National Fisherman

BP Plc has billions of dollars in the balance as it asks a U.S. appeals court to reject a claims administrator's interpretation of the company's partial settlement over the 2010 Gulf of Mexico oil spill.

The company contends the administrator, Patrick Juneau, is approving millions of dollars in "fictitious" payments for business losses based on what BP believes is a flawed interpretation of the agreement reached with victims' lawyers in 2012. These interpretations have already prompted the company to add hundreds of millions of dollars to the estimated $7.8 billion cost of the settlement and may force it to pay billions of dollars more than expected, BP said in court papers.

A three-judge panel of the U.S. Court of Appeals in New Orleans is scheduled today to hear BP's arguments seeking to reverse a lower-court ruling and rein in Juneau.

"BP feels aggrieved and this is their last shot," said Peter Hutton, an analyst at RBC Capital Markets in London. "If they can't get what they see as due process, it will have implications for their confidence doing business in the States."

U.S. District Judge Carl Barbier in New Orleans in March ruled that Juneau is interpreting the contract properly. In April he dismissed BP's lawsuit against Juneau and rejected a request for an injunction barring certain payments while the company appealed his March order.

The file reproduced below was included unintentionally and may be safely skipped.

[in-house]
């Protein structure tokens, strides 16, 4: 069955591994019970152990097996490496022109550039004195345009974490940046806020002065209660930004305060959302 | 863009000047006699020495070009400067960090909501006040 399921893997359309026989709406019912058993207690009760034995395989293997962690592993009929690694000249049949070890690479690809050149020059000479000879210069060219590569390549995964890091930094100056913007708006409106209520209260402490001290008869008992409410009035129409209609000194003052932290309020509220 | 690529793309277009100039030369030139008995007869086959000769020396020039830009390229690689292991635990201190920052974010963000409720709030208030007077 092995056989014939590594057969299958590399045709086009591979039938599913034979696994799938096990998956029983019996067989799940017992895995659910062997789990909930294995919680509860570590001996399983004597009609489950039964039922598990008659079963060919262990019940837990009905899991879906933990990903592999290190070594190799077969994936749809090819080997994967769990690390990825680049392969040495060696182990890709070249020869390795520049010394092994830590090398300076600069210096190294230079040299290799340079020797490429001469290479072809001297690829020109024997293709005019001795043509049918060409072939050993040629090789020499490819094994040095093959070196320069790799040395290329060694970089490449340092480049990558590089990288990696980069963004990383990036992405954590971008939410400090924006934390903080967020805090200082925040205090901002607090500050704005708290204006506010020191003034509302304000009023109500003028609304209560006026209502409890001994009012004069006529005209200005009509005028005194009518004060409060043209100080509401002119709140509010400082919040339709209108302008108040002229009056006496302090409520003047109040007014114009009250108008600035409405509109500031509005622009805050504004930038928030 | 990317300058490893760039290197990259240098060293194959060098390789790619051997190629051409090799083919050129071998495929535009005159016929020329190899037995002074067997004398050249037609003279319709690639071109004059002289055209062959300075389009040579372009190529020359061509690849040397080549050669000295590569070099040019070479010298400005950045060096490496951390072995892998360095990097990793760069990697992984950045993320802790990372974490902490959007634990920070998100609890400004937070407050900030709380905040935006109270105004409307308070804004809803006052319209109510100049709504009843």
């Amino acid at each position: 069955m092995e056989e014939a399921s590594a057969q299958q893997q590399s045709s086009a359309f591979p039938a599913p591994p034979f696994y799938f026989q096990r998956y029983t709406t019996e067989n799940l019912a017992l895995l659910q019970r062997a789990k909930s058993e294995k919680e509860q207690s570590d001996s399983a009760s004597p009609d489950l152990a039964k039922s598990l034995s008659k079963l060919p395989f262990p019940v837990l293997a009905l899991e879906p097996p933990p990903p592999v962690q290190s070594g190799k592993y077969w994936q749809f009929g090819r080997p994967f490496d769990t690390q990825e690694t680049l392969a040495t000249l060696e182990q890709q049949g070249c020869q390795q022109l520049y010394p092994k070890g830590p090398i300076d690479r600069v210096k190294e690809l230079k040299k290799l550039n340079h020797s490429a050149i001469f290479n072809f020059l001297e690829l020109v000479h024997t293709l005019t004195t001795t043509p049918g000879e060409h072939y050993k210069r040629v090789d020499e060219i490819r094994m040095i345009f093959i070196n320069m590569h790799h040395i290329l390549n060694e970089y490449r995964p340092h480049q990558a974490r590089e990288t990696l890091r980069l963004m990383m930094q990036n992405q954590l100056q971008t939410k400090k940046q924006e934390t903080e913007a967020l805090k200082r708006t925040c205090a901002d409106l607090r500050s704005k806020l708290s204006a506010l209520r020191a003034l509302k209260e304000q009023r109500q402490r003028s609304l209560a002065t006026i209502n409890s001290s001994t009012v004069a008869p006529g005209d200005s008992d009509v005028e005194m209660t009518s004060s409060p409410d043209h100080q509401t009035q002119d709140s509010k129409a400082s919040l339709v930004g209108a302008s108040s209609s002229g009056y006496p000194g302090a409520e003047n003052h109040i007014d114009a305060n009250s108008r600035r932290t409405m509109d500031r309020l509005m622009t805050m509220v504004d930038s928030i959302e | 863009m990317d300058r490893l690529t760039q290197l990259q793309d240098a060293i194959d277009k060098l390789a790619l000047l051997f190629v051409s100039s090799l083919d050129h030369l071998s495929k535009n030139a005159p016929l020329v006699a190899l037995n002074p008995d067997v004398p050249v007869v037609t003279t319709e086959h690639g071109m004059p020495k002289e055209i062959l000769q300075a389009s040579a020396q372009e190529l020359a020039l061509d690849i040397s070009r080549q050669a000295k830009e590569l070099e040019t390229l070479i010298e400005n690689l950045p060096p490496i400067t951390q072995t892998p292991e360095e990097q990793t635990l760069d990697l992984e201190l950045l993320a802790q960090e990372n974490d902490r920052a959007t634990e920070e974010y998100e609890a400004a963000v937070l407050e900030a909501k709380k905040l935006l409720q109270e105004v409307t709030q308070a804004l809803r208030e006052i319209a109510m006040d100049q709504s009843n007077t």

Read the full story at Bloomberg>>

National Fisherman Live

National Fisherman Live: 11/06/14

In this episode:

NOAA report touts 2013 landings, value increases
Panama fines GM salmon company Aquabounty
Gulf council passes Reef Fish Amendment 40
Maine elver quota cut by 2,000 pounds
Offshore mussel farm would be East Coast’s first

 

Inside the Industry

EAST SAND ISLAND, Oregon—Alexa Piggott is crawling through a dark, dusty, narrow tunnel on this 62-acre island at the mouth of the Columbia River. On the ground above her head sit thousands of seabirds. Piggott, a crew leader with Bird Research Northwest, is headed for an observation blind from which she'll be able to count them.
 
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NOAA and its fellow Natural Resource Damage Assessment trustees in the Deepwater Horizon oil spill have announced the signing of a formal Record of Decision to implement a gulf restoration plan. The 44 projects, totaling an estimated $627 million, will restore barrier islands, shorelines, dunes, underwater grasses and oyster beds.

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